Kenya's appetite for loans sees each Kenyan owed at least USD100

Of the Sh741 billion Kenya owes 13 countries in commercial loans, China is leading the pack with Sh534 billion.

Although Treasury documents tabled in the National Assembly put the debt at Sh4.9 trillion as at June 2017, by February this year, the country had borrowed another Sh220 billion largely for infrastructure development and electricity connection, effectively pushing Kenya’s public debt to past the Sh5 trillion mark, meaning that every Kenyan now owes the lending institutions at least Sh110,000.

The bulging debt reflects the Jubilee administration’s appetite for loans notwithstanding their accumulation with fears that the borrowing may not be sustainable.

“The public debt is manageable as long as the economy is growing. One question one needs to ask; is the debt growing more than the country’s economic growth? If the economy is not growing then there is a problem,” Treasury Cabinet Secretary Henry Rotich said after unveiling the Sh3.074 trillion budget for the 2018/19 financial year, trying to downplay fears over the ballooning public debt.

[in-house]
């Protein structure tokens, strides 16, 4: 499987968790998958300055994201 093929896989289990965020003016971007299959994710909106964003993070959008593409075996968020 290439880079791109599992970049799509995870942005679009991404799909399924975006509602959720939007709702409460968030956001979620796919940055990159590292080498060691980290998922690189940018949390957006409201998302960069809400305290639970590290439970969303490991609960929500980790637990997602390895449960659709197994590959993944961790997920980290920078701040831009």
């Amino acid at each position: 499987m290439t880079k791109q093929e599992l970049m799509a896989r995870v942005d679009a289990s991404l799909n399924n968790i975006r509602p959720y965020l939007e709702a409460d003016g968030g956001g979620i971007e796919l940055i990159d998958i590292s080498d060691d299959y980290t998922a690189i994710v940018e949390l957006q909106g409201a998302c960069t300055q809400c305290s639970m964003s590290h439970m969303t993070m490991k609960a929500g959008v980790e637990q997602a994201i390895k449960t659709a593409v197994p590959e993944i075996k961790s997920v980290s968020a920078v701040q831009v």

Currently, the Kenyan debt to Gross Domestic Product (GDP) ratio is at 50 per cent.

Kenya’s foreign debt now stands at staggering Sh2.54 trillion after government signed a new Sh47 billion loan with French Development Agency.

Of the Sh741 billion Kenya owes 13 countries in commercial loans, China is leading the pack with Sh534 billion. Kenya owes France Sh64.8 billion, Japan Sh51 billion and Germany Sh26 billion. About Sh3 billion and Sh478 million is owed to the US and United Kingdom, respectively.

The World Bank is owed Sh508.9 billion while the Africa Development Bank is asking Sh206.3 billion.

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